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UPM-Kymmene Salaried Employees to Go on Strike in Finland

April 5, 2011
HELSINKI, FINLAND—April 5, 2011—On April 6, the salaried employees intend to begin a two-week strike that would affect the majority of UPM’s operations in Finland. The strike does not include UPM’s mechanical forest industry (that is, plywood, timber and UPM ProFi businesses), forestry specialists, senior salaried employees or salaried employees of other forestry companies in Finland.

UPM has around 1,300 salaried employees working within, among other areas, the supply chain, finance and HR department in Finland.

“At this stage, it is impossible to estimate the exact impacts of the strike, but even a conservative estimate of the damage would be in the millions of euros. When the strike begins, we most probably must start to running down paper mills already within a couple of days,” said Jyrki Ovaska, president of UPM’s Paper Business Group.

“The continuous disturbances on the labor market damage Finland’s reputation and the repeated strikes will shift orders permanently to other locations from the Finnish production units,” continued Ovaska. “Industrial actions targeted towards only one company represent negotiation tactics which have unreasonable consequences to customers, the company and also to all of the company’s employees.

“In recent years, UPM has centralized its global administration services in a service centre in Tampere, Finland. If there is repeated uncertainty in our operations in Finland, we must evaluate whether we our operations in Finland are in right proportions or whether we have to start to steer our operations to countries, where the risk of strike is lower,” added Ovaska.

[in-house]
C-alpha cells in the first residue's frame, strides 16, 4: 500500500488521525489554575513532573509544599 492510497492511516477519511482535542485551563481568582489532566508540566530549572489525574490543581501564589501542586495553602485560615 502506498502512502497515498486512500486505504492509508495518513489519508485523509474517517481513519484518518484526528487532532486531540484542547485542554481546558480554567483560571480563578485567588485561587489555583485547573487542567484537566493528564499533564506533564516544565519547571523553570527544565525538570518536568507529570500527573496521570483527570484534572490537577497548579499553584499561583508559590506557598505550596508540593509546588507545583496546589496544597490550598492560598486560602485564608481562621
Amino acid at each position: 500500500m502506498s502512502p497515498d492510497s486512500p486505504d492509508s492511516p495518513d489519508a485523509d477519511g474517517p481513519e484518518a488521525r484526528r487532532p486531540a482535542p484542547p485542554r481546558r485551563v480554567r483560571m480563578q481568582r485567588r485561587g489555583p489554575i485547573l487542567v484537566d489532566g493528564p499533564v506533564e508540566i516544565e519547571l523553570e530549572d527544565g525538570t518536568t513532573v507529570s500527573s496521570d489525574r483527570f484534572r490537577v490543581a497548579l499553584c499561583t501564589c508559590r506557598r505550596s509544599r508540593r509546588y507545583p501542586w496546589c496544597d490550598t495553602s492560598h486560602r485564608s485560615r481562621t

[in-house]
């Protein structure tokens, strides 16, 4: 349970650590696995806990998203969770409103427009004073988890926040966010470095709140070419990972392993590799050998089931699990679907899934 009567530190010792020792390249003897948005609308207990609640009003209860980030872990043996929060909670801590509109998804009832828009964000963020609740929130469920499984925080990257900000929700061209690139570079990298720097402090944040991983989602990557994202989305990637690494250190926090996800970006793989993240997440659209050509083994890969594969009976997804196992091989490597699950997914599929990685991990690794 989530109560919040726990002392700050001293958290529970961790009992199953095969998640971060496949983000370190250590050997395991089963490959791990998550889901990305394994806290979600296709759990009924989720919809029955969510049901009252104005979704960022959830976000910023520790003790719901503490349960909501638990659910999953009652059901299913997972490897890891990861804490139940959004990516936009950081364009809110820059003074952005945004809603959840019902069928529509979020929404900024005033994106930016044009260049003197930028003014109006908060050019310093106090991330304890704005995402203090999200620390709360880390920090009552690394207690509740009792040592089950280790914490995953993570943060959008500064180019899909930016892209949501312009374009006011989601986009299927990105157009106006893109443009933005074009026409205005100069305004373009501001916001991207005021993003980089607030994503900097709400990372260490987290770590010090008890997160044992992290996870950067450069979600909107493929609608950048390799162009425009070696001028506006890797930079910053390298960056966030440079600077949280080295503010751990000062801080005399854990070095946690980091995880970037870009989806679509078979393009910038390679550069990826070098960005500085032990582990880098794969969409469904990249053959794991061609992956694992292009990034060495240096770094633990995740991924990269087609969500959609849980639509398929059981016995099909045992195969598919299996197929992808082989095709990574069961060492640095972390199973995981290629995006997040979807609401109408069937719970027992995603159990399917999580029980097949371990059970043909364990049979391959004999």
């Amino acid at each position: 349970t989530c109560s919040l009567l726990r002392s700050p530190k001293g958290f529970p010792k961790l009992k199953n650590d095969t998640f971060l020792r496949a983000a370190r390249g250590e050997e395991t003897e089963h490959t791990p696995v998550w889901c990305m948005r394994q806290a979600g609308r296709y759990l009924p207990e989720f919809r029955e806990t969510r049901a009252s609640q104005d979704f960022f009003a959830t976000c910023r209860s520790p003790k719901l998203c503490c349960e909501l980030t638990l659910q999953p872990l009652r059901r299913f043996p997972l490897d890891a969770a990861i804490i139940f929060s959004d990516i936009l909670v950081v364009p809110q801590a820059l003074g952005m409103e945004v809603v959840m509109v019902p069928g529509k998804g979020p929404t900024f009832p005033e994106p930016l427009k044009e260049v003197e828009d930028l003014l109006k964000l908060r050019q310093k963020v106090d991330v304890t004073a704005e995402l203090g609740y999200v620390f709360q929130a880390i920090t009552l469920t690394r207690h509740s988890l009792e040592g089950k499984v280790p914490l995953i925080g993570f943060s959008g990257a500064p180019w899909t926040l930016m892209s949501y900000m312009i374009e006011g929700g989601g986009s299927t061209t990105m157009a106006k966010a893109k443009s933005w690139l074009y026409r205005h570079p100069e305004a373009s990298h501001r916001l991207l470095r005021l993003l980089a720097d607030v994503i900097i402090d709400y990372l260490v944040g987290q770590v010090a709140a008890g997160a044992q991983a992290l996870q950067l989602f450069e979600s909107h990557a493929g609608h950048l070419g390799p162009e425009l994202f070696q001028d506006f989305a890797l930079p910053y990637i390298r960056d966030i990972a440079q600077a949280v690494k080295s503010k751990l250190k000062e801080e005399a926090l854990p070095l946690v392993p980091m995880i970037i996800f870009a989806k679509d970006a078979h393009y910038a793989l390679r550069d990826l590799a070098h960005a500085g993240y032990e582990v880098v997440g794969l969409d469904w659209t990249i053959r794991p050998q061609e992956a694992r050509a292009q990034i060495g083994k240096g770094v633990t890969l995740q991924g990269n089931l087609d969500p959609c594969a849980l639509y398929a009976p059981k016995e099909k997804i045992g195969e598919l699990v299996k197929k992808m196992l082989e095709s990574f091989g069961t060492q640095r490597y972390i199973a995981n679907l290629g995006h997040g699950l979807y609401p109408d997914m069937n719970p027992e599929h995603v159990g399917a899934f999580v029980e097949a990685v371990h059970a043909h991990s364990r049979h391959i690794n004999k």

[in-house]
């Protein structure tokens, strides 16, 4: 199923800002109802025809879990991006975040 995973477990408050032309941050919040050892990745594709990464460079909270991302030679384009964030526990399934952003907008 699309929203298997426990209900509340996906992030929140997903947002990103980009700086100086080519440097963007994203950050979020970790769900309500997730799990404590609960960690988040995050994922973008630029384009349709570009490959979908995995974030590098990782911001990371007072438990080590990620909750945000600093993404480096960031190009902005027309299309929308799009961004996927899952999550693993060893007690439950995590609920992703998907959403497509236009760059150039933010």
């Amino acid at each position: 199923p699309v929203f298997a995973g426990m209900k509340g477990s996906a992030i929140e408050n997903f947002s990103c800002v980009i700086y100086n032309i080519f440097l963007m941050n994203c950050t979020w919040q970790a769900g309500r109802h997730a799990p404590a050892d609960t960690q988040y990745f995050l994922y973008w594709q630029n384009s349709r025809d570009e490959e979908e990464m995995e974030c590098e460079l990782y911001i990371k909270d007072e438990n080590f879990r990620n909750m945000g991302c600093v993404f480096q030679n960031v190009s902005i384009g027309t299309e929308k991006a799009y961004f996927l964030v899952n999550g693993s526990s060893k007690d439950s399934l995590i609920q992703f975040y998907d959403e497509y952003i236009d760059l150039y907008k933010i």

Conciliation lead by the conciliator general was ended unsettled yesterday. For the time being, the conciliator general has not invited the parties to further conciliation. The Finnish Forest Industries Federation (FFIF) and trade union Pro have negotiated on salaries and labour contract during the beginning of the year.

In the negotiations led by the conciliator general, Pro has required a 3.5 percent rise in salary and transfer into an old-fashioned compensation system, which does not match the needs of today’s labour market. The FFIF considers the salary request oversized in comparison to the other wage settlements completed this spring.

Source: company release.
 

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